Chilean forward Alexis Sanchez has been a ‘Disease’ around the dressing room since his arrival at Manchester United according to ESPN presenter Ross Dyer.
Sanchez’s tenure at Old Trafford has been nothing short of a disaster since switching his allegiances from Arsenal back in January 2018.
Cheer up, Alexis Sanchez – look how much money you’ve earned since joining United! 😲 pic.twitter.com/cyj27SOieL
— Sport360° (@Sport360) May 5, 2019
He has scored a measly 3 goals in 32 appearances for the Red Devils, showing the shadow of a player he was at Arsenal.
Another problem with the Chilean has been his much sought after £500,000-a-week wage which is higher than the likes of David De Gea, Paul Pogba and Marcus Rashford who are week in-week out standout performers for United.
And, Dyer believes that the entire Salary scenario surrounding Sanchez has had a very negative impact on Manchester United’s dressing room.
“You must have seen this in players in the past, players you played with as well, where they just go off the rails,” Dyer said.
“There’s a physical side to it, the weight comes on, not feeling settled perhaps.
“Not feeling like he is being prepped for the right position.
“Not really having the confidence of the coach, he’s started six games for [Ole Gunnar] Solskjaer.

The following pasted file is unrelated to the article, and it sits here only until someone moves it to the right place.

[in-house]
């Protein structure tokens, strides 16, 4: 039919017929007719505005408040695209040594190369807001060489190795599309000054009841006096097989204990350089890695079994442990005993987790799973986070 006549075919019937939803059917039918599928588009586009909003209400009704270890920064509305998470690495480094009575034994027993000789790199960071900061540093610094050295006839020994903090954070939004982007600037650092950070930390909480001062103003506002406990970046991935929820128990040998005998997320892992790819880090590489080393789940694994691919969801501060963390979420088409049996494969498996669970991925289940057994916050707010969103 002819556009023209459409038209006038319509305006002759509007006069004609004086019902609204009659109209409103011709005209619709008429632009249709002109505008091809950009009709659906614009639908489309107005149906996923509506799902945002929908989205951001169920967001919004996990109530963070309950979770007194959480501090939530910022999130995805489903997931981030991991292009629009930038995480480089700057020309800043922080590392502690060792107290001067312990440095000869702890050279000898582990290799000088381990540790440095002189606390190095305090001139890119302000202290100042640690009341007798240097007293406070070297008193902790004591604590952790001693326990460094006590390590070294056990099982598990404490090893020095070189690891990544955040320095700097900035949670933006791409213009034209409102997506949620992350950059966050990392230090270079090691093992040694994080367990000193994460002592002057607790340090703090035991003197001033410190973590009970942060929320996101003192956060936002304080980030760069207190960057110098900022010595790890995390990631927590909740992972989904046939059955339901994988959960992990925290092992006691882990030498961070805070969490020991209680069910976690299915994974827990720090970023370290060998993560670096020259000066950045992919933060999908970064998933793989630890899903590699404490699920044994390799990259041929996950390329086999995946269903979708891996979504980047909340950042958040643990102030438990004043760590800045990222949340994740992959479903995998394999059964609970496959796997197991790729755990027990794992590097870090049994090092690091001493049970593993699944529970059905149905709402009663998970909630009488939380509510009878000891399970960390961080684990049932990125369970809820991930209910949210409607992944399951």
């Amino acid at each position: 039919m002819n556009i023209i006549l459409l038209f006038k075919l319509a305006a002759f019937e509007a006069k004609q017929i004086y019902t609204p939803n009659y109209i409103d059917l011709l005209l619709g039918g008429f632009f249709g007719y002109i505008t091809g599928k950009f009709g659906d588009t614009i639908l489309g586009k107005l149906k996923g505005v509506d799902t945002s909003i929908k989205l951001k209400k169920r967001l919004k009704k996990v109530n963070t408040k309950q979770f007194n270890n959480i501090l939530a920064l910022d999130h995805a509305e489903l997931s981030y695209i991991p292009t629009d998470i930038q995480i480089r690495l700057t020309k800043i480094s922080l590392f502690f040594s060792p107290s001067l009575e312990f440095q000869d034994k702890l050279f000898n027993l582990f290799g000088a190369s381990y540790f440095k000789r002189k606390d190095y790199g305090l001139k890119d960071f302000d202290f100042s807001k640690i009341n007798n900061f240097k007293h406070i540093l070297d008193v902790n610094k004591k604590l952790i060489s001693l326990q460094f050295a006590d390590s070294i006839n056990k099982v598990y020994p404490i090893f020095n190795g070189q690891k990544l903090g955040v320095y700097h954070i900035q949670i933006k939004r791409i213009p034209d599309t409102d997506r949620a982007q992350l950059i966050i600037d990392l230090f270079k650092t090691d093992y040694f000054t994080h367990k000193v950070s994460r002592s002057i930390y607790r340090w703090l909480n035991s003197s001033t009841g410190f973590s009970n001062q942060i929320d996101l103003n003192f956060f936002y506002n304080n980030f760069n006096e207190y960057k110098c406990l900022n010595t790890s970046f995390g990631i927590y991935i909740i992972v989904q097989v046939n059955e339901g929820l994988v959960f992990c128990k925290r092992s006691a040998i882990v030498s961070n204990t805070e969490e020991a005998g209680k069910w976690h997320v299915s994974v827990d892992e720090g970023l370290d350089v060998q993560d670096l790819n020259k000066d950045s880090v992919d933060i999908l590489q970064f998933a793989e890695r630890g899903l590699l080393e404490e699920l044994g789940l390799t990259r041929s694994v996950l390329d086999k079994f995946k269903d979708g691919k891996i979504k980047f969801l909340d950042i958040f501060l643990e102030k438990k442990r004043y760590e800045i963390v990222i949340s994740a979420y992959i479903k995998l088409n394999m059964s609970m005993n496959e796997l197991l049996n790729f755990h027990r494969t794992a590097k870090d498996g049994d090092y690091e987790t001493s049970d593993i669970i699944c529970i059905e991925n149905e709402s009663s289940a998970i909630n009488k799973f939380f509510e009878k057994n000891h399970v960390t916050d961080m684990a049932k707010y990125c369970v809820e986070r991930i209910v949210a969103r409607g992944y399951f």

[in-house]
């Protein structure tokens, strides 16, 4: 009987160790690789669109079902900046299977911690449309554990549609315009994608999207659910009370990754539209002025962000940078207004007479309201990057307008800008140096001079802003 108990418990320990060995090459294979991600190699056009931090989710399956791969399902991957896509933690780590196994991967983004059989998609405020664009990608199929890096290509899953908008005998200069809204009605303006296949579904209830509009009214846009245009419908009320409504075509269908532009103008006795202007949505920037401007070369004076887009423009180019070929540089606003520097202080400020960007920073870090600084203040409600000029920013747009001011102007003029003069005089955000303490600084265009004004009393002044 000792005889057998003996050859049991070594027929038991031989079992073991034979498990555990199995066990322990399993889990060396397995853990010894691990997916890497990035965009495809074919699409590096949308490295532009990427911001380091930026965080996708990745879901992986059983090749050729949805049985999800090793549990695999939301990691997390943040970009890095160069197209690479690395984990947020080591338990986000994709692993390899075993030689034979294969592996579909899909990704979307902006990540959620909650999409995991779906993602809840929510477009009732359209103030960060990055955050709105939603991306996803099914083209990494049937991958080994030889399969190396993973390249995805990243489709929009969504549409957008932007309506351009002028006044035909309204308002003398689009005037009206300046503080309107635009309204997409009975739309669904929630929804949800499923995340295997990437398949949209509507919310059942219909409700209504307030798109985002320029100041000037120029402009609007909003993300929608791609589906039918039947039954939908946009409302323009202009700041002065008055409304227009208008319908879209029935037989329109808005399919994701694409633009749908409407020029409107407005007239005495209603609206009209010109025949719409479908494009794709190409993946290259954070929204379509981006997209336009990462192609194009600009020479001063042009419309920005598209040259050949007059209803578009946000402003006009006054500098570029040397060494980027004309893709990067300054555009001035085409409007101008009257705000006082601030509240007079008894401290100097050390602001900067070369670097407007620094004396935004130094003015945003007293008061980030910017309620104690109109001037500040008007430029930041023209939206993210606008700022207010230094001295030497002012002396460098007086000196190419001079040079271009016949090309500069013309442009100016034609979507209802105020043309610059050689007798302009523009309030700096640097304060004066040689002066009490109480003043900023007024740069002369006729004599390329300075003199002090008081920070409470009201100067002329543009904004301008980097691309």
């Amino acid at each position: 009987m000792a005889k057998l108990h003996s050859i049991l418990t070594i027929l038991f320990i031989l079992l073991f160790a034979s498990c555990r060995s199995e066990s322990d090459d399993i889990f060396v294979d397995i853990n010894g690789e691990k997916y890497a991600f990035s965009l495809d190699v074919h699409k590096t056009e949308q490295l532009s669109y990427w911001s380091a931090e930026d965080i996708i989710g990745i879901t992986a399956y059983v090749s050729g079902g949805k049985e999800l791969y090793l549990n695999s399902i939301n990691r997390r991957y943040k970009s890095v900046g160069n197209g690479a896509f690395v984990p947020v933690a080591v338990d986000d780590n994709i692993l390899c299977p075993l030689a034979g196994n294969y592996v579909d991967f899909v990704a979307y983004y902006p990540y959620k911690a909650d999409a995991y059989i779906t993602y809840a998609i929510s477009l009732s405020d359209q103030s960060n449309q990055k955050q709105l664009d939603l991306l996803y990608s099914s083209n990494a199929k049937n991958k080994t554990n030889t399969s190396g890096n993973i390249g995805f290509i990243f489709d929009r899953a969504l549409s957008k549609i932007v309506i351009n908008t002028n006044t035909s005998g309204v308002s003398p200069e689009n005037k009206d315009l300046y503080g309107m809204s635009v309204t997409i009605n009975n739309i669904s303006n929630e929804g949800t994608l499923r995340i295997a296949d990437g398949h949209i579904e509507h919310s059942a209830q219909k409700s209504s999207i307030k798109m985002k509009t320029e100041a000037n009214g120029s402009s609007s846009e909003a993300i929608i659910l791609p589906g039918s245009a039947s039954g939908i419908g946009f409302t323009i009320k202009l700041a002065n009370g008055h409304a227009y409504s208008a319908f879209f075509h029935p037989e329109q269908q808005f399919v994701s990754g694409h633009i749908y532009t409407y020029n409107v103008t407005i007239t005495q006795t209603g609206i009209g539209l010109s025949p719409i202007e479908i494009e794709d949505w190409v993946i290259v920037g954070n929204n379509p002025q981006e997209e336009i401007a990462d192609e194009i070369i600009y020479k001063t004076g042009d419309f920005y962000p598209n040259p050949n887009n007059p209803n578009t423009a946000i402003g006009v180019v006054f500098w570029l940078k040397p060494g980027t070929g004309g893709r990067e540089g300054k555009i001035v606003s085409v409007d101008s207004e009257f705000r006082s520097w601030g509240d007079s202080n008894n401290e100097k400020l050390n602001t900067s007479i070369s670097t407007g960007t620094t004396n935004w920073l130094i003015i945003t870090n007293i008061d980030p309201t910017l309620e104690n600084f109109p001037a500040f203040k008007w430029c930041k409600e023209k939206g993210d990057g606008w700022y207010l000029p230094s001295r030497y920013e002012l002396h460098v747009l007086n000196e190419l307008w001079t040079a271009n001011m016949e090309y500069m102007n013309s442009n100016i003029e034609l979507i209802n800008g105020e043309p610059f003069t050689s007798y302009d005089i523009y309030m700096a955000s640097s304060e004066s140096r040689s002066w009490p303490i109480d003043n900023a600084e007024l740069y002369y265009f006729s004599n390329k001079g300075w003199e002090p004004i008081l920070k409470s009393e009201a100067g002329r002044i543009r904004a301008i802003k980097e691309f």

“His only goal for Solskjaer I think came against Arsenal in the cup.
“It’s a player who is obviously lacking confidence but lacking confidence of the organisation behind him, which goes completely against what they did when they spent so much money, the club’s most expensive player of all time, to sign him.
“And he must have been, effectively for want of a better word, a disease in the dressing room in terms of what the other players have looked at for money earnings and what they want to get out of the club.”
Fellow ESPN Pundit Craig Burley agrees to Dyer’s points and also believes that Sanchez’s arrival has had a detrimental effect on the club’s dressing room
“You don’t necessarily have to be a bad influence in the dressing room in terms of your attitude to have a negative effect, purely for the financial reasons,” Burley said.
“You don’t have to be a bad guy, you don’t have to be somebody who falls out with everybody.
“But you’ve only got to be on that kind of money and the next person says ‘well, I need to be on that’.”